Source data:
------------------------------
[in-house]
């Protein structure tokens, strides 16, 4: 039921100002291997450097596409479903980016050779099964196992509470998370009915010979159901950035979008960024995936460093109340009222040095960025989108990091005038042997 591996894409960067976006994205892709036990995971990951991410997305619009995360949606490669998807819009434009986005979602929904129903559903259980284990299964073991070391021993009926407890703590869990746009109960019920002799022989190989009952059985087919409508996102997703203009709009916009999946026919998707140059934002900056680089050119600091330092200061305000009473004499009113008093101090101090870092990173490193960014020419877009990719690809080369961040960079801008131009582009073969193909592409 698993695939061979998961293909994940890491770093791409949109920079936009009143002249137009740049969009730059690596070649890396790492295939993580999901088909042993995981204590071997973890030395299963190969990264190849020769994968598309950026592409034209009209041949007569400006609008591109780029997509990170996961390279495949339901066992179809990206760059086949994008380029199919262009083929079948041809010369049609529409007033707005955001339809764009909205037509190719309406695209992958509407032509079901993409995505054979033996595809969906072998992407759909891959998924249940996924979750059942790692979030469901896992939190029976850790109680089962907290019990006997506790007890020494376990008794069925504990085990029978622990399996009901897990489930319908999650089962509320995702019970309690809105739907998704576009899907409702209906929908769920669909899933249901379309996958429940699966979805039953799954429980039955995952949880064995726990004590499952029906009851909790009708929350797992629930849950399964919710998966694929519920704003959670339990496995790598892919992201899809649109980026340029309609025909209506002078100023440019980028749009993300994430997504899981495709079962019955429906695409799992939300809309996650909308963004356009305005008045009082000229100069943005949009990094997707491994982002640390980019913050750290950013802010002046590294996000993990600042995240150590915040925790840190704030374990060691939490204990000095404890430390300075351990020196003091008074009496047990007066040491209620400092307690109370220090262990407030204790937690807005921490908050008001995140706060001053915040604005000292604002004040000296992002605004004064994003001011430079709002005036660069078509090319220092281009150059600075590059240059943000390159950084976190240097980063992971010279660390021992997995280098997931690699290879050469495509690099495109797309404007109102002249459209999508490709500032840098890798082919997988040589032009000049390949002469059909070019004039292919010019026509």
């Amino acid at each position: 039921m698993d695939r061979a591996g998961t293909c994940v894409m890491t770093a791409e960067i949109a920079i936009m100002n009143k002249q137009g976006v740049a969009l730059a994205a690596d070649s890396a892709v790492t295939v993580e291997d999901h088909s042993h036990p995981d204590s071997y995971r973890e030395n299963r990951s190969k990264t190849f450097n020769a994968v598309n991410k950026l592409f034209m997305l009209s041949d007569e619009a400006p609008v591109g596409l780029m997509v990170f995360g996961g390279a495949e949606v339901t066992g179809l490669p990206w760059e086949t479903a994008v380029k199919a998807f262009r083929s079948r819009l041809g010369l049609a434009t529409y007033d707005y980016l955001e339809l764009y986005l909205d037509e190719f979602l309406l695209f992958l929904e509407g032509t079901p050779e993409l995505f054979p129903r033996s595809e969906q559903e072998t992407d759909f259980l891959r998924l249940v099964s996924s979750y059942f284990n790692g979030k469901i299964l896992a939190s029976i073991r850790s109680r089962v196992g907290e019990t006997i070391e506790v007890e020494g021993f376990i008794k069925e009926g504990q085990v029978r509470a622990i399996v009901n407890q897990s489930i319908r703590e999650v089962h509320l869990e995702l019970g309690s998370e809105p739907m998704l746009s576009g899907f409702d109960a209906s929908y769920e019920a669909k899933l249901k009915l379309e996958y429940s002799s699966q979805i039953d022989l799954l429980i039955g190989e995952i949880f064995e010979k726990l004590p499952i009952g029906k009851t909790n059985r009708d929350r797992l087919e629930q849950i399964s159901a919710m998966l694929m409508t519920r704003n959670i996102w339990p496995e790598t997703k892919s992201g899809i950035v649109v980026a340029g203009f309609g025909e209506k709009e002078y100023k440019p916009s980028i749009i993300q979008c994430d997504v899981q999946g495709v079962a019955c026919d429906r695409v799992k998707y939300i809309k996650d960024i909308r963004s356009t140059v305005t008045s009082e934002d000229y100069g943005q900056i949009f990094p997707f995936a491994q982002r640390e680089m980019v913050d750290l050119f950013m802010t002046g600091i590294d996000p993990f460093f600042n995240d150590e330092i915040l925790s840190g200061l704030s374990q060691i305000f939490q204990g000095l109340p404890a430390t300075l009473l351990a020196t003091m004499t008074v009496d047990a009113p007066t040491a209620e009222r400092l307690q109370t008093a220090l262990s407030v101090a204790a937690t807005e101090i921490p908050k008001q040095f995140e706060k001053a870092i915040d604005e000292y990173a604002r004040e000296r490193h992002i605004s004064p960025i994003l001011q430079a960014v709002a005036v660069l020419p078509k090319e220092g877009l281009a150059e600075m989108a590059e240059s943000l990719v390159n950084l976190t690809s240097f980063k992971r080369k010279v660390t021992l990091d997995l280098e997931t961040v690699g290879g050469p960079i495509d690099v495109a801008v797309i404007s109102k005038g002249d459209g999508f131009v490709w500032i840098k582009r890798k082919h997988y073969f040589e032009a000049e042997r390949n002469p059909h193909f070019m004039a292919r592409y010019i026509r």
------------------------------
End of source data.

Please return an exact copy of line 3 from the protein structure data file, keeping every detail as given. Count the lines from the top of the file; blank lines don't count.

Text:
């Amino acid at each position: 039921m698993d695939r061979a591996g998961t293909c994940v894409m890491t770093a791409e960067i949109a920079i936009m100002n009143k002249q137009g976006v740049a969009l730059a994205a690596d070649s890396a892709v790492t295939v993580e291997d999901h088909s042993h036990p995981d204590s071997y995971r973890e030395n299963r990951s190969k990264t190849f450097n020769a994968v598309n991410k950026l592409f034209m997305l009209s041949d007569e619009a400006p609008v591109g596409l780029m997509v990170f995360g996961g390279a495949e949606v339901t066992g179809l490669p990206w760059e086949t479903a994008v380029k199919a998807f262009r083929s079948r819009l041809g010369l049609a434009t529409y007033d707005y980016l955001e339809l764009y986005l909205d037509e190719f979602l309406l695209f992958l929904e509407g032509t079901p050779e993409l995505f054979p129903r033996s595809e969906q559903e072998t992407d759909f259980l891959r998924l249940v099964s996924s979750y059942f284990n790692g979030k469901i299964l896992a939190s029976i073991r850790s109680r089962v196992g907290e019990t006997i070391e506790v007890e020494g021993f376990i008794k069925e009926g504990q085990v029978r509470a622990i399996v009901n407890q897990s489930i319908r703590e999650v089962h509320l869990e995702l019970g309690s998370e809105p739907m998704l746009s576009g899907f409702d109960a209906s929908y769920e019920a669909k899933l249901k009915l379309e996958y429940s002799s699966q979805i039953d022989l799954l429980i039955g190989e995952i949880f064995e010979k726990l004590p499952i009952g029906k009851t909790n059985r009708d929350r797992l087919e629930q849950i399964s159901a919710m998966l694929m409508t519920r704003n959670i996102w339990p496995e790598t997703k892919s992201g899809i950035v649109v980026a340029g203009f309609g025909e209506k709009e002078y100023k440019p916009s980028i749009i993300q979008c994430d997504v899981q999946g495709v079962a019955c026919d429906r695409v799992k998707y939300i809309k996650d960024i909308r963004s356009t140059v305005t008045s009082e934002d000229y100069g943005q900056i949009f990094p997707f995936a491994q982002r640390e680089m980019v913050d750290l050119f950013m802010t002046g600091i590294d996000p993990f460093f600042n995240d150590e330092i915040l925790s840190g200061l704030s374990q060691i305000f939490q204990g000095l109340p404890a430390t300075l009473l351990a020196t003091m004499t008074v009496d047990a009113p007066t040491a209620e009222r400092l307690q109370t008093a220090l262990s407030v101090a204790a937690t807005e101090i921490p908050k008001q040095f995140e706060k001053a870092i915040d604005e000292y990173a604002r004040e000296r490193h992002i605004s004064p960025i994003l001011q430079a960014v709002a005036v660069l020419p078509k090319e220092g877009l281009a150059e600075m989108a590059e240059s943000l990719v390159n950084l976190t690809s240097f980063k992971r080369k010279v660390t021992l990091d997995l280098e997931t961040v690699g290879g050469p960079i495509d690099v495109a801008v797309i404007s109102k005038g002249d459209g999508f131009v490709w500032i840098k582009r890798k082919h997988y073969f040589e032009a000049e042997r390949n002469p059909h193909f070019m004039a292919r592409y010019i026509r």